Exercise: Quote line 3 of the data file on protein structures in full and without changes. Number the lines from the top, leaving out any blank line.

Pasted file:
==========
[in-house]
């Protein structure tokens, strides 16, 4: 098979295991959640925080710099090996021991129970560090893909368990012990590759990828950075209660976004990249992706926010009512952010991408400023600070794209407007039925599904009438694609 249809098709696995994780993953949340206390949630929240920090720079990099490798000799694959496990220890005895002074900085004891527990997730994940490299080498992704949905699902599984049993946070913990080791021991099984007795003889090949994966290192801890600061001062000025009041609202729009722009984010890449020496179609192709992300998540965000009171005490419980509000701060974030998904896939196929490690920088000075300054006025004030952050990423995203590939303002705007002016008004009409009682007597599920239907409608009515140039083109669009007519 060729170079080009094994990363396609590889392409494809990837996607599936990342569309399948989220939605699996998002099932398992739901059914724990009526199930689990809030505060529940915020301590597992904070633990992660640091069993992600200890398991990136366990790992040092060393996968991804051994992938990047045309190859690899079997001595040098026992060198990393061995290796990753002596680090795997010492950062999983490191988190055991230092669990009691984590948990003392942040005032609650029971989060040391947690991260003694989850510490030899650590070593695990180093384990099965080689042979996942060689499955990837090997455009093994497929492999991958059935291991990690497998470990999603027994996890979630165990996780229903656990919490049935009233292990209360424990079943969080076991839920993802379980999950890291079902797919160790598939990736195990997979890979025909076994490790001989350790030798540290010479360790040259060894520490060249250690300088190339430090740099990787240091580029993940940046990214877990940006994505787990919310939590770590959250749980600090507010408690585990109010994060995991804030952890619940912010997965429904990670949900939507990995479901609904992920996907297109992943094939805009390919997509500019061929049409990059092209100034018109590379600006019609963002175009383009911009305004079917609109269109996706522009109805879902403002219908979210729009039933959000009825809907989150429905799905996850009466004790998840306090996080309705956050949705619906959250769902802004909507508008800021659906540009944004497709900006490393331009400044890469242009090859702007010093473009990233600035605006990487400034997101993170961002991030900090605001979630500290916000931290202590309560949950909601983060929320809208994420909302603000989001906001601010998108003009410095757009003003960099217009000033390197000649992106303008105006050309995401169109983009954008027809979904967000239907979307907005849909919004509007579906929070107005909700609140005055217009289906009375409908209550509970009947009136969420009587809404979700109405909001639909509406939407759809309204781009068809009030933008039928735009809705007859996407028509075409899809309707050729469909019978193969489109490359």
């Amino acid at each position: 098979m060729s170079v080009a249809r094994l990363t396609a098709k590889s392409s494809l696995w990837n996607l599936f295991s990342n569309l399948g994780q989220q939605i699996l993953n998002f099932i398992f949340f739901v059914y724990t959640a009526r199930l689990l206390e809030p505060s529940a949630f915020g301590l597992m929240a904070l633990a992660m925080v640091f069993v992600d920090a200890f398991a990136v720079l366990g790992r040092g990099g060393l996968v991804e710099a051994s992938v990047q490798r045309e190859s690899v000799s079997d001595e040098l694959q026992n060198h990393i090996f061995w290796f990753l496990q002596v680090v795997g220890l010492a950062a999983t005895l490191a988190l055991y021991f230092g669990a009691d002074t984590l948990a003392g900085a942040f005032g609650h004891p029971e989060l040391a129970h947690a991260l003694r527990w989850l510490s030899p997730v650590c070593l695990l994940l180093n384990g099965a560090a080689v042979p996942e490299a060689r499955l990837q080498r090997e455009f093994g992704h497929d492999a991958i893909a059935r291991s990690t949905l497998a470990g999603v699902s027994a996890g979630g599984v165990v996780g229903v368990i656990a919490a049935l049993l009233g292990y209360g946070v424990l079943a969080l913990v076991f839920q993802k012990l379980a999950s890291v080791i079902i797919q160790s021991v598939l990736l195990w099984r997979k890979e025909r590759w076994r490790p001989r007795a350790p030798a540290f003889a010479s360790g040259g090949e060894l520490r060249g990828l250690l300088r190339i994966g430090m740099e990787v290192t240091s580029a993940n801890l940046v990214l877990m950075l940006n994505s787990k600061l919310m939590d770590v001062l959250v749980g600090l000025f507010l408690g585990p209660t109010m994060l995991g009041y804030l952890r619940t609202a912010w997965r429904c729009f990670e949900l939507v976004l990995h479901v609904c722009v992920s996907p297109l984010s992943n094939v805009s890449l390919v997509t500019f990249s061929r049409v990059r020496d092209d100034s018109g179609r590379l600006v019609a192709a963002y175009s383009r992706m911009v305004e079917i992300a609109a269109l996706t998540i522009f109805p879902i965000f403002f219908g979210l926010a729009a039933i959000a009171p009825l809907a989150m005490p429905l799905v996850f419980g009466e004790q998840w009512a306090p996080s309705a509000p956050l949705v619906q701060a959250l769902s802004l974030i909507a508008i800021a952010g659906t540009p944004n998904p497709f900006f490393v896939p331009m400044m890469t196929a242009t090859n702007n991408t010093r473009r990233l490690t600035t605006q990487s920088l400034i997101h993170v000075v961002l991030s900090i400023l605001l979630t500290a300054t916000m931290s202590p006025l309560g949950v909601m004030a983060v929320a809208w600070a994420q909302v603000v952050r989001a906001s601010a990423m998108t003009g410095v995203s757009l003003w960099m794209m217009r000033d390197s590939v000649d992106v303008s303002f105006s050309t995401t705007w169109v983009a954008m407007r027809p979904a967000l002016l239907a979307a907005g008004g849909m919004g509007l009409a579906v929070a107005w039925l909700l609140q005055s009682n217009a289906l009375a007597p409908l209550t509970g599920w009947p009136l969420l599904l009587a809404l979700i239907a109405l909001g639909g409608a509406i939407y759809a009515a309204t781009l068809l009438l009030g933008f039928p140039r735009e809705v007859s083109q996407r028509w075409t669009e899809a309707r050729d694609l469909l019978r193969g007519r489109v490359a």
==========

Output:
């Amino acid at each position: 098979m060729s170079v080009a249809r094994l990363t396609a098709k590889s392409s494809l696995w990837n996607l599936f295991s990342n569309l399948g994780q989220q939605i699996l993953n998002f099932i398992f949340f739901v059914y724990t959640a009526r199930l689990l206390e809030p505060s529940a949630f915020g301590l597992m929240a904070l633990a992660m925080v640091f069993v992600d920090a200890f398991a990136v720079l366990g790992r040092g990099g060393l996968v991804e710099a051994s992938v990047q490798r045309e190859s690899v000799s079997d001595e040098l694959q026992n060198h990393i090996f061995w290796f990753l496990q002596v680090v795997g220890l010492a950062a999983t005895l490191a988190l055991y021991f230092g669990a009691d002074t984590l948990a003392g900085a942040f005032g609650h004891p029971e989060l040391a129970h947690a991260l003694r527990w989850l510490s030899p997730v650590c070593l695990l994940l180093n384990g099965a560090a080689v042979p996942e490299a060689r499955l990837q080498r090997e455009f093994g992704h497929d492999a991958i893909a059935r291991s990690t949905l497998a470990g999603v699902s027994a996890g979630g599984v165990v996780g229903v368990i656990a919490a049935l049993l009233g292990y209360g946070v424990l079943a969080l913990v076991f839920q993802k012990l379980a999950s890291v080791i079902i797919q160790s021991v598939l990736l195990w099984r997979k890979e025909r590759w076994r490790p001989r007795a350790p030798a540290f003889a010479s360790g040259g090949e060894l520490r060249g990828l250690l300088r190339i994966g430090m740099e990787v290192t240091s580029a993940n801890l940046v990214l877990m950075l940006n994505s787990k600061l919310m939590d770590v001062l959250v749980g600090l000025f507010l408690g585990p209660t109010m994060l995991g009041y804030l952890r619940t609202a912010w997965r429904c729009f990670e949900l939507v976004l990995h479901v609904c722009v992920s996907p297109l984010s992943n094939v805009s890449l390919v997509t500019f990249s061929r049409v990059r020496d092209d100034s018109g179609r590379l600006v019609a192709a963002y175009s383009r992706m911009v305004e079917i992300a609109a269109l996706t998540i522009f109805p879902i965000f403002f219908g979210l926010a729009a039933i959000a009171p009825l809907a989150m005490p429905l799905v996850f419980g009466e004790q998840w009512a306090p996080s309705a509000p956050l949705v619906q701060a959250l769902s802004l974030i909507a508008i800021a952010g659906t540009p944004n998904p497709f900006f490393v896939p331009m400044m890469t196929a242009t090859n702007n991408t010093r473009r990233l490690t600035t605006q990487s920088l400034i997101h993170v000075v961002l991030s900090i400023l605001l979630t500290a300054t916000m931290s202590p006025l309560g949950v909601m004030a983060v929320a809208w600070a994420q909302v603000v952050r989001a906001s601010a990423m998108t003009g410095v995203s757009l003003w960099m794209m217009r000033d390197s590939v000649d992106v303008s303002f105006s050309t995401t705007w169109v983009a954008m407007r027809p979904a967000l002016l239907a979307a907005g008004g849909m919004g509007l009409a579906v929070a107005w039925l909700l609140q005055s009682n217009a289906l009375a007597p409908l209550t509970g599920w009947p009136l969420l599904l009587a809404l979700i239907a109405l909001g639909g409608a509406i939407y759809a009515a309204t781009l068809l009438l009030g933008f039928p140039r735009e809705v007859s083109q996407r028509w075409t669009e899809a309707r050729d694609l469909l019978r193969g007519r489109v490359a």